Sunday, October 25, 2009

Halloween Decorating - The Cauldron

From Blogger Pictures
The neighbors "threw down the gauntlet" so to speak with decorating for Halloween. Instead of buying a bunch of stuff made in China I made a cauldron out of a 50 gallon drum, sill seal, and about a dozen styromfoam balls.
After I finished with the housing unit I added a red lightbulb for a chilling glow effect. I added orange lights around the base for burning embers and made a chilling sound loop for playback. Come Halloween I'll add the music and some dry ice for a boiling cauldron of doom! If anyone is interested in the complete project let me know.

Tuesday, October 20, 2009

Oktoberfest cont'd - I have KRAUSEN!

Krausen (pronounced KROY-zen) is the foam that appears on top of fermenting beer, proving that the little yeasties are performing as ordered.
I had to mess around the last couple days with the temperature. The frig I was using keeps it too cold and I can't put a thermostat on the frig because I'm using the freezer. I haven't been able to work on getting the fermenter chiller I built a few months ago down to 50 degrees so that's out of the question. I took the top of a plastic 50 gallon drum I used for a Halloween decoration (seen in the following post) and filled it with water and frozen Folgers coffee bins/containers. The last time I looked the beer was around 54 degrees. I'd like it around 50 but 54 is better than 64 so I'll take it for now.

Monday, October 19, 2009

Oktoberfest is never too late

I started an Oktoberfest this weekend. Grain bill is as follows:
44.9% Pilsner LME
44.9% Munich LME
10.2% Crystal (60)
I hopped it with traditional 2oz Hallertau. 1.5oz for 60, and the other .5 at 20 minutes.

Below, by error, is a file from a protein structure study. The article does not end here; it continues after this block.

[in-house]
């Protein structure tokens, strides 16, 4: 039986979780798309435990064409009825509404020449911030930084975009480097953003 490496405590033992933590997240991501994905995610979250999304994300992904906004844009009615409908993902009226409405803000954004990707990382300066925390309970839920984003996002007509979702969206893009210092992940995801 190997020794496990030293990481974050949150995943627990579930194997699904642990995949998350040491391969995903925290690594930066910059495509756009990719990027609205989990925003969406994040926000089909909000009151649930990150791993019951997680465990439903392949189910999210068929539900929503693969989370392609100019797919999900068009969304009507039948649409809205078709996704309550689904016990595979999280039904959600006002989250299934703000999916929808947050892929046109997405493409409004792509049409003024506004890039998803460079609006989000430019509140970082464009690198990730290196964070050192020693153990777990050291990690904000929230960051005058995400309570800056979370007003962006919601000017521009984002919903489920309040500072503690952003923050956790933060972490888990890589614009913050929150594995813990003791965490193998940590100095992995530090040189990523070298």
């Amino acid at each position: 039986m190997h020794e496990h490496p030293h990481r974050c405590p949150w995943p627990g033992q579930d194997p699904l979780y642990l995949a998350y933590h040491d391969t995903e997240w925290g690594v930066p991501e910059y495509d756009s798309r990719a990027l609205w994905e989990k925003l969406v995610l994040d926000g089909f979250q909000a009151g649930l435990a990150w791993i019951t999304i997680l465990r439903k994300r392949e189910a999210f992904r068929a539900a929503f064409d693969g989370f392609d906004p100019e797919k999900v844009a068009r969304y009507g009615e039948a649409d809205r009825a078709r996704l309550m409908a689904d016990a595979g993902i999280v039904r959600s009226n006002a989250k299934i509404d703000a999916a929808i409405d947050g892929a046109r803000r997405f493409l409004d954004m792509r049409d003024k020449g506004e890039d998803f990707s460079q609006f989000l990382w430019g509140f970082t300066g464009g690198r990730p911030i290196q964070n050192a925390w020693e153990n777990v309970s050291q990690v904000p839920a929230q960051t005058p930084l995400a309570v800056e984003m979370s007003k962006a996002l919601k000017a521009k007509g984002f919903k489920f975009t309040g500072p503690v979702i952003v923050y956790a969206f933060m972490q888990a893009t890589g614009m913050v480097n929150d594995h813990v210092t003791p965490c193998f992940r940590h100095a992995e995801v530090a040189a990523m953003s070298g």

I steeped the crystal in 3 gallons cold water and 1teaspoon of gypsum until I hit 170 degrees. It took the water about 25 minutes to hit the right temperature before I pulled out. I added a little too much water (about 3.5 gallons) then brought it to a boil before adding the pilsner and Munich which brought the boil volume to about 7 gallons. Once the wort was boiling again I added the first hop addition. At the 20 minute mark the other .5 oz went in. Still thinking I had too much water I let the it continue to rapid boil for another 40 minutes. This brought the total volume to 5 gallons which I think is a little less then what I wanted. Normally I like 5.5 gallons to make up for the hop and other "sludge" at the bottom of the fermenter. This way I get a full 5 gallons of beer (53 pints). I was able to bring the temp down to 69 degrees in about 10 minutes using a friends (thanks Brett) wort chiller. Tested the original gravity at 1.055 (my goal was 1.060). Pitched the yeast (White Labs 820 ) starter and brought it home to roost for 4 or so weeks in a waiting frig. Last time I checked the beer was at 49 degrees. A little too cold. I have to raise the temp soon or the yeast may act a little funny.
When it's finished I should have a nice amber lager that has 5.4% alcohol by volume.
In about one or two weeks I'm going to start a massive Imperial IPA that should blow the roof off any other IPA I've ever done. I'll be using 15oz of hops. My largest hop usage to date is 8oz. After that's started I'll make a Christmas Ale for the holidays.


Friday, October 16, 2009

Another Oktoberfest another round

Slick, oily pour with a nice orange/sienna hue holding a two-fingered beige head. It has a slight nutty aroma and a small hop profile. I'll guess some magnum hops but the rest I can't even guess. Several toasty flavors hide the big 9.3 ABV. Don't get fooled by it's subtlty. It's still a bit sweet for an Oktoberfest but since it's an Imperial style I can't fault it that much. Smooth and creamy with a velevety texture, it leaves a little of itself behind after every drink. Overall this is an exceptional brew from Avery and probably one of my favorites.
Not a bad buy for $7.99 I'll have it again sometime but it doesn't beat Great Lakes.